West End rehab program starts on 5 homes, will expand

Published 12:00 am Sunday, October 28, 2018

By Liz Moomey

SALISBURY — After a slow start, the West End Housing Revitalization and Rehabilitation Program has began transforming the exterior of five houses.

Cynthia Neely, who lives on Old Wilkesboro Road, was one of the first to apply for the lien program to get a new roof, a wider door frame and door, columns and siding. Neely said she attended a July 31 information session about the program and instantly wanted to participate.

“I was going to start doing cartwheels,” Neely said.

But the West End program wasn’t received well by all. Some residents had concerns about the conditions of the lien, including what would happen if they died or wanted to sell their house.

Under the program, owners can receive a lien of as much as $20,000 to rehabilitate their home. The lien would be reduced by 20 percent every five years until there was no balance. The lien would not need to be repaid if the original owner passed away and the property was willed to heirs.

Chanaka Yatawara, executive director of the Salisbury Community Development Corp., said many people with reservations have come in to ask about the program. He said the program almost seems too good to be true, and people expect the city to make money off it.

“Families are actually excited,” Yatawara said. “Initially they were a little apprehensive about the program because they wanted to know what the lien was. People have called me and Nicki (Brown, the intake specialist). Once we explain exactly how the lien works, they’re like, ‘Oh, wow. OK, that’s a great deal.’ We have to explain it clearly to them. I think maybe at the meeting we didn’t explain it as clearly.”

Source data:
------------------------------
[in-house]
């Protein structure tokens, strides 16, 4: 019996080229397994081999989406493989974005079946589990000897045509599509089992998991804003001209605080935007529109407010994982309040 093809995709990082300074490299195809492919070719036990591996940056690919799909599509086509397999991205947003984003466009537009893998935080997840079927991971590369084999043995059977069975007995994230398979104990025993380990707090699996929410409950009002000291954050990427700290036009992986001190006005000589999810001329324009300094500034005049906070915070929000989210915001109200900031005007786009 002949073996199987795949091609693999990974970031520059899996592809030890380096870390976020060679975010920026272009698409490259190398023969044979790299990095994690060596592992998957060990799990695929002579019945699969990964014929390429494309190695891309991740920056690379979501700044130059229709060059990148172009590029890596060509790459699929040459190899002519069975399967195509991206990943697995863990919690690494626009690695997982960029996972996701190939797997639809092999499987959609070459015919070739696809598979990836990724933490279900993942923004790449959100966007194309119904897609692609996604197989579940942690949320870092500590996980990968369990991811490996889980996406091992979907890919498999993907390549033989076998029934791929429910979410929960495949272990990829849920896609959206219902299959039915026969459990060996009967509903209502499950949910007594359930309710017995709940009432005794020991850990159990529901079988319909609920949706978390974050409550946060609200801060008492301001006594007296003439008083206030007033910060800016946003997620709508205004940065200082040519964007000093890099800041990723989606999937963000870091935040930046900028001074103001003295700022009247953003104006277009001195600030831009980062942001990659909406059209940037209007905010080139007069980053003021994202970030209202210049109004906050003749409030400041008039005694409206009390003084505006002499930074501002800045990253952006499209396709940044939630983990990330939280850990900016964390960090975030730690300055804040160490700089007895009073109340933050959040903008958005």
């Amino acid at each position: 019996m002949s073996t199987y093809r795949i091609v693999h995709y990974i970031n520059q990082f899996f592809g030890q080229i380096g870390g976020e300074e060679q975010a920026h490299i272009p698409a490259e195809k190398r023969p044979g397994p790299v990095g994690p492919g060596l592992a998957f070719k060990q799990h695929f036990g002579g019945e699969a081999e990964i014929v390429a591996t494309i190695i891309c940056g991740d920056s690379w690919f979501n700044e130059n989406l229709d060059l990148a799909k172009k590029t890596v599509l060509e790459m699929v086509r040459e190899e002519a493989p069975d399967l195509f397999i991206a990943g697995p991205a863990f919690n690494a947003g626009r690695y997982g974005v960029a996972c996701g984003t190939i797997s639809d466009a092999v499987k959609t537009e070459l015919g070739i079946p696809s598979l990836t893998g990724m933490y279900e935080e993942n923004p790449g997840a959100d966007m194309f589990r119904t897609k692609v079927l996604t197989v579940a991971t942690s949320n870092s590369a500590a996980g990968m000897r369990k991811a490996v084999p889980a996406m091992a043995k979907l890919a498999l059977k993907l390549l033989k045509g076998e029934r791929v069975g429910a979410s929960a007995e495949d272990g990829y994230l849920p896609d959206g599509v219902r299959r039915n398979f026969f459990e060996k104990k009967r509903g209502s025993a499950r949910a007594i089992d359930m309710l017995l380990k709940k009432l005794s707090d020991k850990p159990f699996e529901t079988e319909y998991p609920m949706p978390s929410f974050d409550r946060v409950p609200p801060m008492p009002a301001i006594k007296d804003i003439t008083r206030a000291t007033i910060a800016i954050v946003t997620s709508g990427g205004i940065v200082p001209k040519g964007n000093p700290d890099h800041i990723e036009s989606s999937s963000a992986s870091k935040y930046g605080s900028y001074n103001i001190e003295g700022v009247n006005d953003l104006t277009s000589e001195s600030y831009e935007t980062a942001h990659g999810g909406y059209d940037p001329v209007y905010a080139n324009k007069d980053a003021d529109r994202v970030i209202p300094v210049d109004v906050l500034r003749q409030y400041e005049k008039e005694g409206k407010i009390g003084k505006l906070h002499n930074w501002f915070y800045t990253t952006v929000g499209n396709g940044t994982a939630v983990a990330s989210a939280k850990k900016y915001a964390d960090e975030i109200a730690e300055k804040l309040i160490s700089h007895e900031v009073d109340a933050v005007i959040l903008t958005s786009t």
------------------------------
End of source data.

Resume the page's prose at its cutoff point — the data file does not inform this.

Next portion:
Yatawara said five properties are under contract for exterior work and the owners of four more houses are in the application process. Since the July neighborhood meeting, he said, about 60 people have picked up an application.

Beginning Monday, the boundaries of who can apply for the rehabilitation assistance will be expanded. The area is generally bounded by Partee, West Innes, West Monroe and South Craig streets, according to Janet Gapen, the city planning director. The city will notify property owners by mail if they are within the Phase 2 boundary.

Yatawara said the city has $400,000 for the program, which would cover about 20 properties.

“I feel like the program is a real benefit to them and the neighborhood, because (it’s) maintenance a lot of families really would struggle with,” Yatawara said. “The city is stepping up and really providing a great service to this neighborhood. I’m actually excited to see some of these homes done.”

He said he hopes the perception of the program will begin to be more positive after residents see projects completed.

He said he was expecting a lot of applicants when the program opened.

“I’m surprised we didn’t have the door knocked down,” Yatawara said.

Neely said she wishes more neighbors would use the program.

“I don’t understand why anybody wouldn’t want to improve their neighborhood,” she said.

Neely said her roof had started leaking and a new roof would’ve been a huge expense for her. With the lien, she has a new roof. She said she has begun to think about other things she wants to do to improve her house.

“I’ve been dreaming about it for a while,” Neely said.

For more information about the West End Housing Revitalization and Rehabilitation Program, contact the Community Development Corp. at 704-216-2738.

The program is offered to both homeowners and landlords.